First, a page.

By: Ang Eng Tat
Many people do not know the word neoliberalism. To understand what haunted this country for more than 30 years, you need to understand this word before anything. The word is based on Laissez-Faire economic philosophy and doesn’t confuse it for political ideology Liberalism.
NEOLIBERALISM first made its appearance in the 1970s where the world recovered itself from the destruction of World War II. It is an economic philosophy that has always associated with smaller government spending, privatisation (corporatize government agency and sell the shares), reduce tax rates like sales tax, import duties tax or corporate tax, and deregulation (lesser intervention of state towards private sectors). All of these will increase the role of private sectors in the society.
After World War II, the entire world was a struggle to rebuild themselves. Therefore, the government plays a role to rebuild the nation. Our country is no exception. Tunku Abdul Rahman was the first prime minister and he focused his role in anti-communist policy and focused on the formation of Malaysia.
When Tun Abdul Razak became prime minister, the government borrowed a lot of money to spend on setting up a national-owned corporation or government agencies.
For example, Lembaga Letrik Negara, Heavy Industries Corporation of Malaysia, Jabatan Kerja Raya and more. These agencies or corporations’ objective was to build the country and to serve the people’s need which are the needs of electricity, clean water, education, infrastructures and although the most significant policy was “Malaysian New Economic Policy” which started by him to help the Malays to come out from poverty but it was a good intention. However, he didn’t last long enough to oversee his policy due to leukaemia disease.
The third Prime Minister, Tun Hussein Onn then continued to oversee his predecessor’s policies. Unfortunately, due to the health issue, he resigned in 1981 and the premiership taken over by Tun Dr Mahathir.
Although Tun Hussein Onn didn’t stay in office for a long time, one of the policies he started was “Amanah Saham Nasional”. With the idea from Tengku Razaleigh, a company set up as the first and the largest unit trust schemes. It was to help the Bumiputera.
Tun Dr Mahathir, known as the Father of Modernisation. In his era of the Premiership, our country was in rapid modernisation and rapid economic growth. NEOLIBERALISM policies of him actually helped the economic growth and privatisation was his main policy.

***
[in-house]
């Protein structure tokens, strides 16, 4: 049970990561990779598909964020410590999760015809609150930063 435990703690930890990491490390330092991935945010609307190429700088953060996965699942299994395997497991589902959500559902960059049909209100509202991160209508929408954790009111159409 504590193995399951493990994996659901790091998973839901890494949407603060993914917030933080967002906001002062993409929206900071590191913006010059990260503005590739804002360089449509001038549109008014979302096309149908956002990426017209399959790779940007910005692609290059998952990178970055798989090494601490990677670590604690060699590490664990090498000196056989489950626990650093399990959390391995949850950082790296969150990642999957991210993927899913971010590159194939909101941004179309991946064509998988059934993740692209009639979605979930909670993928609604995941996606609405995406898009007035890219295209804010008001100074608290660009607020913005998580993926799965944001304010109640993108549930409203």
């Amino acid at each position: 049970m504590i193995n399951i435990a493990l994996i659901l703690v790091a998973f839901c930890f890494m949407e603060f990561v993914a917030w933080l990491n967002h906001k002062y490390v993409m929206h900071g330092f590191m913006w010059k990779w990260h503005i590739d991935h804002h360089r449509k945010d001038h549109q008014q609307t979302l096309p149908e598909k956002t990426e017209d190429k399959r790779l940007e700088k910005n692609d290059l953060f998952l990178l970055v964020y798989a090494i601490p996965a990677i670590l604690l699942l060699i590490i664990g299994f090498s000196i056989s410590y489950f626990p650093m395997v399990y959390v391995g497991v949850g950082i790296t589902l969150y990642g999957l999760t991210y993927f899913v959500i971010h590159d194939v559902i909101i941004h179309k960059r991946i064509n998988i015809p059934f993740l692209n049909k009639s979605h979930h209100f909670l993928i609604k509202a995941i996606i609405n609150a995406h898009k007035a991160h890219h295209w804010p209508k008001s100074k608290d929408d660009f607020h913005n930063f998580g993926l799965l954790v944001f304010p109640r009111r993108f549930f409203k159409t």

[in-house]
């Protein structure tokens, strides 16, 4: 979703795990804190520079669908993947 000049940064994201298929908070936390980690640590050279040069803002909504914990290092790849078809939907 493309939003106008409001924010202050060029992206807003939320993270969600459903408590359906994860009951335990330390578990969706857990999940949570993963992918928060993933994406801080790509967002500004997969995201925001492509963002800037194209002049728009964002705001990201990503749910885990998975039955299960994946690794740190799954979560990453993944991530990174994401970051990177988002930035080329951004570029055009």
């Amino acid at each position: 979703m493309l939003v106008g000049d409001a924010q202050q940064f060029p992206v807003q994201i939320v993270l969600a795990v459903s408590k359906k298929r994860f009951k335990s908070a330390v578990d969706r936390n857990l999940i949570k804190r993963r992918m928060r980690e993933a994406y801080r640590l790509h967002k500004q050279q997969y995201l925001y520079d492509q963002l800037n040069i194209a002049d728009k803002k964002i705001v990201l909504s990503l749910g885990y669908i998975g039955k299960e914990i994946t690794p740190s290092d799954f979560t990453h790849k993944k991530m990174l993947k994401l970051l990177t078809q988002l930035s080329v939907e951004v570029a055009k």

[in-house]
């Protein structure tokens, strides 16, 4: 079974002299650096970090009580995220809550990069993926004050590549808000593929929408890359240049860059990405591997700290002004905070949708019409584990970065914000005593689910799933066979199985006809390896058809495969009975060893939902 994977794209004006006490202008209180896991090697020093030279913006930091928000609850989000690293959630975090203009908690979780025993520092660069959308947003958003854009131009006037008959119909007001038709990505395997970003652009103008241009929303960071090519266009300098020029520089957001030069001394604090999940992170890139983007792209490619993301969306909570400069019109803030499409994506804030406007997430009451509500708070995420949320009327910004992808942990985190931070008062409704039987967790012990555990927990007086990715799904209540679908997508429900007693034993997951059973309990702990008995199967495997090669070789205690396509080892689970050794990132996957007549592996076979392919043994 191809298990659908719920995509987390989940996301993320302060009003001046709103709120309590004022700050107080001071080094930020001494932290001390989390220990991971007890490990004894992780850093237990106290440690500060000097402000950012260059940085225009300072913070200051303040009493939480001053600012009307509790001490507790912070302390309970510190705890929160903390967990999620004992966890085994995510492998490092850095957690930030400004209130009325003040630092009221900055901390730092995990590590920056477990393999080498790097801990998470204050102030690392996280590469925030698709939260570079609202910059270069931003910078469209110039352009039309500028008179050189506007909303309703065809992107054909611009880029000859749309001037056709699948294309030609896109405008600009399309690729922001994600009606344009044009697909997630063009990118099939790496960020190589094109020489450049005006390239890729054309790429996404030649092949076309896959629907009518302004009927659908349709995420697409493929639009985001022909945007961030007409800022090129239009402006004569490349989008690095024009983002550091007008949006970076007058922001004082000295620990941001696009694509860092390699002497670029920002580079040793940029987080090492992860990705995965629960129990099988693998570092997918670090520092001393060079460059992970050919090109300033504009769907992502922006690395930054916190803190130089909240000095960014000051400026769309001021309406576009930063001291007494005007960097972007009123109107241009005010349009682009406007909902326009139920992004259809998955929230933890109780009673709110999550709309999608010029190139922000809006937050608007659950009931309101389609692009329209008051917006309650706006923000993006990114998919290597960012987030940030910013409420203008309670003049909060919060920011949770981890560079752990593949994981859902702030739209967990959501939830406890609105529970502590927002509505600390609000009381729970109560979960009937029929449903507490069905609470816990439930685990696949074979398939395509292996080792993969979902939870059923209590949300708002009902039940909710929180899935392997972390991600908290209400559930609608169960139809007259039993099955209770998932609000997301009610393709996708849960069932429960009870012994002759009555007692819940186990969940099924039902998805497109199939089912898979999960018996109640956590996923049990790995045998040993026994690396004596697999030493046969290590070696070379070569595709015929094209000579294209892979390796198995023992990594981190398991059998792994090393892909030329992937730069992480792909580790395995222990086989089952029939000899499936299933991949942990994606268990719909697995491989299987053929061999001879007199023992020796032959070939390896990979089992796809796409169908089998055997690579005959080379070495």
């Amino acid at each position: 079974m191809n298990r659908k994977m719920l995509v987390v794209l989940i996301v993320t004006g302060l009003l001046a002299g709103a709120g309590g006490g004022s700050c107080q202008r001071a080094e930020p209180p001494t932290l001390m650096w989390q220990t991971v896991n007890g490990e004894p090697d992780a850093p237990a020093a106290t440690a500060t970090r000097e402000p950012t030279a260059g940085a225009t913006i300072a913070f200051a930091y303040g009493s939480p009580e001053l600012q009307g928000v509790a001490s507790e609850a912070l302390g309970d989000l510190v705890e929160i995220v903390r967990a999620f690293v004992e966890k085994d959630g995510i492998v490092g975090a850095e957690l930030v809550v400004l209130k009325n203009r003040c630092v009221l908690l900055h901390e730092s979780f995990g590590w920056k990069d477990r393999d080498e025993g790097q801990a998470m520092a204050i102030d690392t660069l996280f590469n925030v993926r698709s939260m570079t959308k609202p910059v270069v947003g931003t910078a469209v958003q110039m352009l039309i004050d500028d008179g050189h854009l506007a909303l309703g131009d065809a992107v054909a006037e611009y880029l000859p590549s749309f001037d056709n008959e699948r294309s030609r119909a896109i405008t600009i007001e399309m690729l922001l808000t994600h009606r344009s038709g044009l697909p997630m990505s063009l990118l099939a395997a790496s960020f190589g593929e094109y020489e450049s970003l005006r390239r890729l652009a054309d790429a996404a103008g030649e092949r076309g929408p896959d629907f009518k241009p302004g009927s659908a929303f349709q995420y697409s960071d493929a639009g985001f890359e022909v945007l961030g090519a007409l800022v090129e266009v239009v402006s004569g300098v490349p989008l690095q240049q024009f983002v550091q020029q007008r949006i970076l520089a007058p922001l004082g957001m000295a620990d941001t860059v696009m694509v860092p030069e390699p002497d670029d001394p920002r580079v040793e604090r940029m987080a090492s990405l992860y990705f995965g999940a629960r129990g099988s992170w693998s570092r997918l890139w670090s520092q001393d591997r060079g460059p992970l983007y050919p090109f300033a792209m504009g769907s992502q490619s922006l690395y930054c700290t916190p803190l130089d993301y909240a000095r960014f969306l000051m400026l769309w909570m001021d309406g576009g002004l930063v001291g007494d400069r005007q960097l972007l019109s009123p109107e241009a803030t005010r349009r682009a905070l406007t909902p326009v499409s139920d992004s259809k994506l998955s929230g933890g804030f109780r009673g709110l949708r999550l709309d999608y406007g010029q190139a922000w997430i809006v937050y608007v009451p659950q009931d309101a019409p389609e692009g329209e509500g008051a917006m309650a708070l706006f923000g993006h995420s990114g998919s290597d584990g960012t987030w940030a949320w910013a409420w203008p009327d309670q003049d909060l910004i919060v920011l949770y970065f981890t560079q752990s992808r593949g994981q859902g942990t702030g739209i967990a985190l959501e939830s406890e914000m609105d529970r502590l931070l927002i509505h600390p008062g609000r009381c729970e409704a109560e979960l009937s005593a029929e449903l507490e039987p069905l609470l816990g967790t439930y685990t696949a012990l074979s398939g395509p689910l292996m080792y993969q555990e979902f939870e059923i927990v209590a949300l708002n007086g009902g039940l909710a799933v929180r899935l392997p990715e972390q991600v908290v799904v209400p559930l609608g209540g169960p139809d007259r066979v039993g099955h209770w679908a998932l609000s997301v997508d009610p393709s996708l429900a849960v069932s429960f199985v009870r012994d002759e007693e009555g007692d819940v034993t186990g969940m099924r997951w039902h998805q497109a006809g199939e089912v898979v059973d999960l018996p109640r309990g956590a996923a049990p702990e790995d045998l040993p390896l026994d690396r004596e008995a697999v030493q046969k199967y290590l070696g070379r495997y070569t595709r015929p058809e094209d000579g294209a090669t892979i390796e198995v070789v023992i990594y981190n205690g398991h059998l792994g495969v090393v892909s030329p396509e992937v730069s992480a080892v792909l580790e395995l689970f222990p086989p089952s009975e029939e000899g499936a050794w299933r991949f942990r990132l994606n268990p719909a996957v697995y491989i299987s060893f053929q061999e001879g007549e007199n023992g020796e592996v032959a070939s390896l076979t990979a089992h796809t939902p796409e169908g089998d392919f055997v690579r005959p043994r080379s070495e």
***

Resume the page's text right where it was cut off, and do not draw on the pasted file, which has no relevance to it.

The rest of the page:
From highways to telecommunication, he privatised most of them. Those privatised corporations ended up monopolise the market. Unhealthy competition or no competition in the market will only make the people suffer.
At the early period of Tun Dr.Mahathir’s ruling, the privatisation started with some reasons. It was to reduce government’s burden and to increase the efficiency of companies. The government spent a lot of money on the civil servants’ salaries and also the cost of operations of companies.
The public owned companies were based on serving the need. Some companies could make profits but not all. To solve this problem, he then started to privatise government agencies and that made some individuals became the top ten rich men in our country.
Proton is a significant example of a government agency that’s been corporatized and later he sells off the shares. It was started under the National Car Project which approved by the cabinet. It was fully owned by the government through Khazanah Nasional.
Proton was somehow successful at first but it was losing money several times. It was sold 100% to DRB-HICOM which make Proton entirely a private company.
Although it became a private company, the government will still give money to Proton to bail out of debt. When government no longer want to bail them out, DRB-HICOM sold 49.9% of shares to Geely, a China automobile company.
Everyone was mad at the government for selling of Proton but the reality is the government has no role in the transaction of Geely and DRB-HICOM. The fact is DRB-HICOM is a private company and a few government agencies have some shares in it.
Imagine all the money that spent on Proton is use on the development of public transport and we will be having world-class public transport a few years earlier.
Proton was just one of the examples. Privatisation somehow helped the economic growth but privatisation will also hurt the economic growth if it is out of control. Just like Malaysia Airlines (MAS), it was sold to Tajudin Ramli in 1994 and it was RM12 billion in debt in 1998.
The debt was so worrying, the government had to spend money to buy back the shares. It was then in a financial crisis in few times and the government again spent money to buy the shares. However, MAS is now 100% fully owned by the government under Khazanah Nasional and now it is making profits.
Light rail transit or LRT, was launched in Malaysia in 1998. Both lines are known as STAR-LRT and PUTRA-LRT. To solve this problem, again government started a public company, Prasarana Malaysia and took over these two LRT lines alongside with some bus companies.
Both lines were then renaming as Kelana Jaya line and Sri Petaling line and now operated by Rapid Rail Sdn Bhd, one of the subsidiaries of Prasarana Malaysia.
Same thing happened to KL Monorail, it was owned by a private company, KL Infrastructure Group in 2003. Then, the company couldn’t pay off the loan and Prasarana took over the KL Monorail in 2007. The purchase of the monorail also made Prasarana took over the RM 882 million loan. Money wasted on all these because of privatisation and it could be avoided.
Above all these, they have already involved billions of Ringgit, and perhaps we could have world class public transport by now or a better education system if we didn’t simply spend all those money.